Are there any particular artists or characters who inspired your take on Persephone?
It’s just sort of what’s on the page. I’m not really a heady actor. I was a Latin nerd growing up, so I know this story really well -- she was abducted, she was straight-up raped, and thinking about that is not particularly useful for this story. In the beginning they let me play and figure it out. Something about the sound of the music, when I went in to audition, I knew she had to have a dress but also boots. I wore my mother’s combat boots, 'cause I felt she needed to stomp. The New Orleans flavor, it was very clear in my imagination that I needed a fan. Those all started early days, but they’ve stayed with the show. Vocally, I think of "Our Lady of the Underground" as a kind of cabaret number, which I think gave me more freedom to play around with vocal sounds. Rachel sees things long before I do -- thank God she’s the director and I’m not. She’s very good at challenging and pushing me in the direction of the thing you see now.
Your approach seems so all-out and almost improvised, but I'm guessing it’s all well-choreographed. How do you decide precisely how much to give so you don’t kill yourself every night?
I don’t get bruises! Nor do I hurt my voice. I’m pretty good about vocal maintenance. I have an ENT I dearly love who I see once a week to get IVs and shots so I don’t really get sick. One of the IVs basically puts a little bit of moisture back into your vocal chords. If you’re supported, you’re not going to lose your voice, even if you scream or growl. Some of it is mental, some is training and just knowing how to do it well or not. I’m pretty anal -- nothing is improvised. I know what I'm doing almost on every word. That said, when things go wrong I love it -- but I need something to be deeply structured in order to make it look sloppy. Everything is definitely purposeful. I’m pretty uptight when figuring out all the moments.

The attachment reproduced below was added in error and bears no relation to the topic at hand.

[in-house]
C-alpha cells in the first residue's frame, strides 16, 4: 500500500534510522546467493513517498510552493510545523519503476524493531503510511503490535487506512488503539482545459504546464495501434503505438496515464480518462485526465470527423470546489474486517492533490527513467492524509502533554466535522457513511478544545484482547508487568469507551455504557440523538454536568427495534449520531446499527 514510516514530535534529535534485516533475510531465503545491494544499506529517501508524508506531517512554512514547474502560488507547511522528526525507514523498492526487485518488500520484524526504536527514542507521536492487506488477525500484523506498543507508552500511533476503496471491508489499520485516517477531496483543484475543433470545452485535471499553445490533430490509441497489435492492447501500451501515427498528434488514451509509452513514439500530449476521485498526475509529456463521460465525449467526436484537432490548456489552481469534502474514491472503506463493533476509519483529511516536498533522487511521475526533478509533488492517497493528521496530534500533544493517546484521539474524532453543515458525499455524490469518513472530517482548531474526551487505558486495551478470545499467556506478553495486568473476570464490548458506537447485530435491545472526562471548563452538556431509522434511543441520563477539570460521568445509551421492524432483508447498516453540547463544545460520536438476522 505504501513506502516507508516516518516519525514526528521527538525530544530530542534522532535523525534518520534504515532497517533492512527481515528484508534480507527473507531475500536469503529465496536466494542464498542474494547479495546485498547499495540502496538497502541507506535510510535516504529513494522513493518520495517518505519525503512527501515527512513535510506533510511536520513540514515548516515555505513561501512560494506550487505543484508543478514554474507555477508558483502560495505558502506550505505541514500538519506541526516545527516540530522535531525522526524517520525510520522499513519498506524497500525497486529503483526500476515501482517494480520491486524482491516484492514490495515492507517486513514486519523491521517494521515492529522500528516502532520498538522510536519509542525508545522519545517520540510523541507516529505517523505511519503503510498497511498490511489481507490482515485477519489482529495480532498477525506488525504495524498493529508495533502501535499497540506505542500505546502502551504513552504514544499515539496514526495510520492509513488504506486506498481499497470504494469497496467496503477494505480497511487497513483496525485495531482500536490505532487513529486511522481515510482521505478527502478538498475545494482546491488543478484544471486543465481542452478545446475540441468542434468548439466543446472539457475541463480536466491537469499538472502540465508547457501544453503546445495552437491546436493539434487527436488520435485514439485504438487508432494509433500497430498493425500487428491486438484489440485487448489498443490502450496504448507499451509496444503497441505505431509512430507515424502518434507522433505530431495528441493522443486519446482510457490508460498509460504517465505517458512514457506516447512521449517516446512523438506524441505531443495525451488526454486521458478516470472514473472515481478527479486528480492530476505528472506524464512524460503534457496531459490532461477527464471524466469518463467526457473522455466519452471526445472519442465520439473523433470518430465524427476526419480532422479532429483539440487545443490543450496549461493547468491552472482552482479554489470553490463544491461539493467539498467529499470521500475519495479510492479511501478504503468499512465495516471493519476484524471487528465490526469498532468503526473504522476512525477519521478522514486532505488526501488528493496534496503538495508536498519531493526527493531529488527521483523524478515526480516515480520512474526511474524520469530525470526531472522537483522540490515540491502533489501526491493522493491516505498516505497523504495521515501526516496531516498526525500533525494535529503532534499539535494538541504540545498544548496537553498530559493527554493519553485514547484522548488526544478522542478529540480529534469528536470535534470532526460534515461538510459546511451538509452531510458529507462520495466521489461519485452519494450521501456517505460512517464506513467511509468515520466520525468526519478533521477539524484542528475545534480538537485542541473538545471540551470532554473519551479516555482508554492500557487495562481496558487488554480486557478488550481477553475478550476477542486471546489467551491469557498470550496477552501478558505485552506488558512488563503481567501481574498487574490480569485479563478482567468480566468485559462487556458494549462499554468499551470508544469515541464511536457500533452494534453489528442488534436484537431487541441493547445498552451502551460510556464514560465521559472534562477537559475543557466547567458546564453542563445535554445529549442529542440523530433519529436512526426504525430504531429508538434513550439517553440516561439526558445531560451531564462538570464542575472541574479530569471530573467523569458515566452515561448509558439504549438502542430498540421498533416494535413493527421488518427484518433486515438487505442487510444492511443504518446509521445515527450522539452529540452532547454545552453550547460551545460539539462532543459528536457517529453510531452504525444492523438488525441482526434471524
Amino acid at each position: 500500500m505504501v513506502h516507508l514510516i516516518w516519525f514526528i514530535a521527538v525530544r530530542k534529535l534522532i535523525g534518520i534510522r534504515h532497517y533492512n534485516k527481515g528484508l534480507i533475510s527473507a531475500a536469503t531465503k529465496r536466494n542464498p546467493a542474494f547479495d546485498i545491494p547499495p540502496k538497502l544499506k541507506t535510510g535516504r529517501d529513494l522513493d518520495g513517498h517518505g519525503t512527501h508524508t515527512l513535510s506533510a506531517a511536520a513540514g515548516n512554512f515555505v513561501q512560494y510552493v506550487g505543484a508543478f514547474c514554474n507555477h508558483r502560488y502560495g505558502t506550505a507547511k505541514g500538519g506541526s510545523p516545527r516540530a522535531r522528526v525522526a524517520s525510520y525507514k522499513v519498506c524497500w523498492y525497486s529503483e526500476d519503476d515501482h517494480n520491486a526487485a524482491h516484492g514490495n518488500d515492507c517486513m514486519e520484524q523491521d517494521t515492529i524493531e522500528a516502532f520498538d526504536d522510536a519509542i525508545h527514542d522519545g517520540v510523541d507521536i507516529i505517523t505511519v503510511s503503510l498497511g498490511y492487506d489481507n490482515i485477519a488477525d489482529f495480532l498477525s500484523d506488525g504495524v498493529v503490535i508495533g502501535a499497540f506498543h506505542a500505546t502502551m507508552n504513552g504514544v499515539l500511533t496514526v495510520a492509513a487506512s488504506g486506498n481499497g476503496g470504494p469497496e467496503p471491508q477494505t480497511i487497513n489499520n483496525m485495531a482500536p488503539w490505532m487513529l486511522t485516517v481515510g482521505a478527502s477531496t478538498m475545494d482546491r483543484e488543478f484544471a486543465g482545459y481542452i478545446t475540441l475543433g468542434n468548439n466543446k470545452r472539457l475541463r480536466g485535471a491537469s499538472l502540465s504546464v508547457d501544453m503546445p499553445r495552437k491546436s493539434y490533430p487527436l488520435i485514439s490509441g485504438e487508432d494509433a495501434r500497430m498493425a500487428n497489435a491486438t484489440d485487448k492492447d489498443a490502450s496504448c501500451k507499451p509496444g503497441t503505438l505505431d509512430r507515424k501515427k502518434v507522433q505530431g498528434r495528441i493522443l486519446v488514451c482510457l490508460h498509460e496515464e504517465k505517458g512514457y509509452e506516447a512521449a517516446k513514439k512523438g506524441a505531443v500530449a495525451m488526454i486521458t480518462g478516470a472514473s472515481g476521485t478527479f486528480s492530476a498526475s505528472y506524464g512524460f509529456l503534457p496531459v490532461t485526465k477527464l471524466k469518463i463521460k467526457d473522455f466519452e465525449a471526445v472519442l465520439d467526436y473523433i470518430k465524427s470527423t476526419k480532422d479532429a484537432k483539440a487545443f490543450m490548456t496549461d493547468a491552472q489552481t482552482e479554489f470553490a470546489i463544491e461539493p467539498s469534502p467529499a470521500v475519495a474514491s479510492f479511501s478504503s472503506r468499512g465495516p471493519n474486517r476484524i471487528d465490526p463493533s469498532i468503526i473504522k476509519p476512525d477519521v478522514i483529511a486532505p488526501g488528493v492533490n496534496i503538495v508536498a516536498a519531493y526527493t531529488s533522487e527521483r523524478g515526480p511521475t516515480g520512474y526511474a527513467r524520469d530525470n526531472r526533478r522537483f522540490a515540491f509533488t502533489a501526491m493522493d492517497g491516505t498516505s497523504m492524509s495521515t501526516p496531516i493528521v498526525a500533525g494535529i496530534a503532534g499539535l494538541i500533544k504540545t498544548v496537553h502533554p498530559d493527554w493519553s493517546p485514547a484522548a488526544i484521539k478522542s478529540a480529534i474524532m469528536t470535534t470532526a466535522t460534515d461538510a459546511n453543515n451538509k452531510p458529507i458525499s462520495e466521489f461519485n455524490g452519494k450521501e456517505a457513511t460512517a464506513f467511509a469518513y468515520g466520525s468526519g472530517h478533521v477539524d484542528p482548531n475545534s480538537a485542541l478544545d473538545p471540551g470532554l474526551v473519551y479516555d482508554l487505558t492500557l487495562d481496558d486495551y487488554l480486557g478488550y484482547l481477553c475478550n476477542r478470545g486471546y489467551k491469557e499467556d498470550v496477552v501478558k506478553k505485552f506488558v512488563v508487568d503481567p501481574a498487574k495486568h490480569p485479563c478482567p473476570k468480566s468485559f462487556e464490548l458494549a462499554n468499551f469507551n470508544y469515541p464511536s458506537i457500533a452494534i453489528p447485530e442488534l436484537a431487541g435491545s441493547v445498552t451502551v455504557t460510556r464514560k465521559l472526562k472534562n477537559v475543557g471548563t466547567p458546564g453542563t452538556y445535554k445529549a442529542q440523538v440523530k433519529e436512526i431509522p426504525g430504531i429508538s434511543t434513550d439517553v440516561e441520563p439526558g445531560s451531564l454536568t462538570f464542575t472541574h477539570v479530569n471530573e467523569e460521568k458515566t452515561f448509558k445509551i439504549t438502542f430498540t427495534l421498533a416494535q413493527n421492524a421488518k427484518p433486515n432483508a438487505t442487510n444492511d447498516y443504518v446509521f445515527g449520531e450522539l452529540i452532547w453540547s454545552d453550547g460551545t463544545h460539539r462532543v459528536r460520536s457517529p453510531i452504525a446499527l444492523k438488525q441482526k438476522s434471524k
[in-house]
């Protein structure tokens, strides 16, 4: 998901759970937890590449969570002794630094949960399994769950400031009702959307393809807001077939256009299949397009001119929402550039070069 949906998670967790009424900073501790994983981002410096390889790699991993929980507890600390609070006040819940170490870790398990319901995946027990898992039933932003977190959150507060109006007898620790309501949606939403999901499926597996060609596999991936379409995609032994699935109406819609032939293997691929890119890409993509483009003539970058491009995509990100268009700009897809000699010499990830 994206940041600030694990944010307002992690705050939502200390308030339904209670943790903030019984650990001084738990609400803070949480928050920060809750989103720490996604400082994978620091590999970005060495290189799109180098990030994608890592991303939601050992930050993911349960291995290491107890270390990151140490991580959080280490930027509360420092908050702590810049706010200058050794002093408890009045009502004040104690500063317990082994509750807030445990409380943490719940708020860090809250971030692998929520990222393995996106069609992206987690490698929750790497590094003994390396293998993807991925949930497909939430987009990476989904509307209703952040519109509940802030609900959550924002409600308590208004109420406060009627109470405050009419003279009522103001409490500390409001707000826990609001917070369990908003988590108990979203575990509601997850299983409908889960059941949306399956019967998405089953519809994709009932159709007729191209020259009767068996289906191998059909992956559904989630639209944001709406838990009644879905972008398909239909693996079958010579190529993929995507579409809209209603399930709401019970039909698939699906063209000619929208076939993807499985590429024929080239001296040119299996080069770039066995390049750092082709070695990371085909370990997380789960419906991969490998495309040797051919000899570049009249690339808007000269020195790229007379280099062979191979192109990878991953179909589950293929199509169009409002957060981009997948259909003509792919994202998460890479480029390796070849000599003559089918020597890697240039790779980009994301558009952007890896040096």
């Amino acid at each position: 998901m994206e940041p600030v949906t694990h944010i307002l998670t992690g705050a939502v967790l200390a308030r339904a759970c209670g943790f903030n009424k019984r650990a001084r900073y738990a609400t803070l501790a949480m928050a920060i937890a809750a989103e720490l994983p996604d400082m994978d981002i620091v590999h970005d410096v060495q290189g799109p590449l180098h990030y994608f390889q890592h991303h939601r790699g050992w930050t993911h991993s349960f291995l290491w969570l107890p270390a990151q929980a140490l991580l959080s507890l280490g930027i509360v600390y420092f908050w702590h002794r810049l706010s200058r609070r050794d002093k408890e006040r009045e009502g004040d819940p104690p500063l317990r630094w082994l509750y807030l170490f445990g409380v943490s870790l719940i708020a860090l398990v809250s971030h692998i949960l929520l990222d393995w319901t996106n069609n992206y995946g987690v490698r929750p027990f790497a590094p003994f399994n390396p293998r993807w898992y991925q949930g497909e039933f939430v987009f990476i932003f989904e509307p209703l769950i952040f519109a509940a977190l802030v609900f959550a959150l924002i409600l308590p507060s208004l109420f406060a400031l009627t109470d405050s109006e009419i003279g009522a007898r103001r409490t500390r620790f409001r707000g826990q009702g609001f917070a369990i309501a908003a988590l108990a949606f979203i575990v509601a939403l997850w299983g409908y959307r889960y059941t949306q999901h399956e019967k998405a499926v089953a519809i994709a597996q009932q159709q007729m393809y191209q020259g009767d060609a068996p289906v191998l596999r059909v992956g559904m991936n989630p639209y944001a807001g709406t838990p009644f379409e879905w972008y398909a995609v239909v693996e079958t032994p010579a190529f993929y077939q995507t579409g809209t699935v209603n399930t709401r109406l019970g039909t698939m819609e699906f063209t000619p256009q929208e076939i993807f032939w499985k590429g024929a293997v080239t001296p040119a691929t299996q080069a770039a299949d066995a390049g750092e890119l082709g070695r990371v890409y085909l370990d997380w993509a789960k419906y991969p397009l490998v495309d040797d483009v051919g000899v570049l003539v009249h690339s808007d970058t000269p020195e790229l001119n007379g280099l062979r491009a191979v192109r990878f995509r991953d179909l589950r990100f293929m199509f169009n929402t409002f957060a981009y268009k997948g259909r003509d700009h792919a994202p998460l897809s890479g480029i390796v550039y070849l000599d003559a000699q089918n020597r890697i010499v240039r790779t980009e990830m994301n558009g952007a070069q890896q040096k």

Right now, both Oklahoma! and Hadestown feel like the buzziest shows on Broadway. Why are audiences embracing shows like this now?
A couple years ago people got more into activism and protesting. And I think people’s taste in theater is changing because of that. I keep joking, between What the Constitution Means to Me, Gary, Oklahoma!, Hadestown…. When we did Comet, we were like, 'We're the freaks!' Now there are four shows from my downtown world on Broadway. There’s more variety on Broadway, which is what it should be. These are my friends, the people who babysit my kids, the people I’ve been working with for years. A lot of my downtown world is having commercial succcess right now, and maybe that divide between what is stereotypical downtown and uptown theater will go away. It has nothing to do with skill. It’s a slight taste thing. I hope it stays, I hope it’s not a weird fluke season. It’d certainly be great for my paycheck!